Object-Oriented Programming (Java)

Object-Oriented Programming (Java)


Credit Summer 2019
05/28/2019 - 07/30/2019

Course Information

Section 001
Distance Learning
Richard Baldwin

Office Hours

  • Sa
    See Note - --->
    See Note --->
    Due to some medical issues, office hours this semester will be limited to:
    1. Telephone at any time - leave message if no answer: (512) 223-4758
    2. Email at any time
    3. Video conference by appointment
    4. On-campus by appointment
    Don't hesitate to email or phone for an on-campus or video appointment.

Course Description / Rationale

YOU SHOULD NOT NEED TO PURCHASE A TEXTBOOK FOR THIS COURSE. Most students find the free online material that I have provided to be sufficient for you to succeed in this course. In any event, I recommend that you defer the purchase of a textbook until after you have an opportunity to view the assignments in Blackboard. If you do decide to purchase a textbook, a used copy with no CD should suffice.

Also note that if you do purchase a textbook, it should be the book by Guzdial and Ericson described in the READINGS section of this syllabus and not the book used by instructors in other sections of this course.

This syllabus applies to all sections of ITSE 2321 OOP taught by Prof. Baldwin including:

Important Notes

  • See the Main Web Page for this course here for additional information.
  • All students enrolled in this course are required to complete online orientation at the beginning of the course.  Click here and follow the instructions to complete the orientation process.

    Then open your Blackboard course, read the Announcements, and select Orientation Test00 in the menu on the left side of the page. You must successfully complete Test00 with a score of at least 80 before you can view and begin working on your assignments. If you don't achieve a score of at least 80 on your first attempt, keep reading the orientation material and repeating the test until you achieve a score of at least 80. When you achieve a score of at least 80, select Assignments-Encap in the Blackboard menu on the left and the first four assignments should become visible. If you fail to do this within the first few days of the course, you may suffer administrative penalties, which may include being administratively dropped from the course and the loss of eligibility for financial aid. (See the announcement regarding being declared as "Never Attended" in Blackboard.)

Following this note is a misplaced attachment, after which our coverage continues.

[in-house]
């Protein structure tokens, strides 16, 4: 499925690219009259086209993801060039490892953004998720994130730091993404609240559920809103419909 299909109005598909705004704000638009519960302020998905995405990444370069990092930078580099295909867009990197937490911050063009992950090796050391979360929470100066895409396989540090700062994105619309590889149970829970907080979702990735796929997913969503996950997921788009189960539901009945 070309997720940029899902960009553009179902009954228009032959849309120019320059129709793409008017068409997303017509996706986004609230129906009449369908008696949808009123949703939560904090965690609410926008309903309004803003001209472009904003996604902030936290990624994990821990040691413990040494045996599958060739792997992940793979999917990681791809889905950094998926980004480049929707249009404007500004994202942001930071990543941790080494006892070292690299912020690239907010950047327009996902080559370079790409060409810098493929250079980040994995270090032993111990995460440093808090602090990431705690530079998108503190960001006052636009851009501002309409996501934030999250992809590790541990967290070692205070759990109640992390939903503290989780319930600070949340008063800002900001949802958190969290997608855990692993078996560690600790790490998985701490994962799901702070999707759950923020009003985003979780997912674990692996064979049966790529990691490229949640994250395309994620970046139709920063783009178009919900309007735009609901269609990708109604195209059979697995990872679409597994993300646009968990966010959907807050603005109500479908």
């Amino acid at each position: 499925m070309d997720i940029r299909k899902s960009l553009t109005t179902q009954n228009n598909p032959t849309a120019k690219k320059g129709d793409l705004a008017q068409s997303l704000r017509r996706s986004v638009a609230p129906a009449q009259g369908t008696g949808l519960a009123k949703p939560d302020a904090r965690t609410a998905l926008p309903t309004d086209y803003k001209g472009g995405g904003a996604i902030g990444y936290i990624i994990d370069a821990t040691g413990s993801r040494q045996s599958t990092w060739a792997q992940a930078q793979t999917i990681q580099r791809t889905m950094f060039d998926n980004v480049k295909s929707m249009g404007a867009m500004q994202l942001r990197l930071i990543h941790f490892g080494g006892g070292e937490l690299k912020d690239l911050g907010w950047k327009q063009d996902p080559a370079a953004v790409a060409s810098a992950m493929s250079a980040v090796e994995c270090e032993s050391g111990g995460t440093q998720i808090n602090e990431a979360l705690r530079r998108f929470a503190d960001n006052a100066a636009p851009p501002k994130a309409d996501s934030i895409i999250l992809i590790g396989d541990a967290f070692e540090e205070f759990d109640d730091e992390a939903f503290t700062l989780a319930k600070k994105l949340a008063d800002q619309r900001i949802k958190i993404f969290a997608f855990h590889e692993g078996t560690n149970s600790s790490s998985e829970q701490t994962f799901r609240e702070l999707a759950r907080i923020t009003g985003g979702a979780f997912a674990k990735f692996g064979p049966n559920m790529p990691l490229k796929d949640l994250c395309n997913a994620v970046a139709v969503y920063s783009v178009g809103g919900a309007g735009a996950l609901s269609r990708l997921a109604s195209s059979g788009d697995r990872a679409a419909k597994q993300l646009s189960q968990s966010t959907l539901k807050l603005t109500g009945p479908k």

Logical steps for starting and completing this course

  1. Begin by reading this syllabus in its entirety paying particular attention to the section titled Course Requirements.
  2. Access the Assignment-XXX and TestXX sections for the course on Blackboard to get more specific information regarding the Assignments and the Tests.
  3. Access Instructions for Downloading and Submitting Assignments to get specific instructions for downloading and submitting assignments.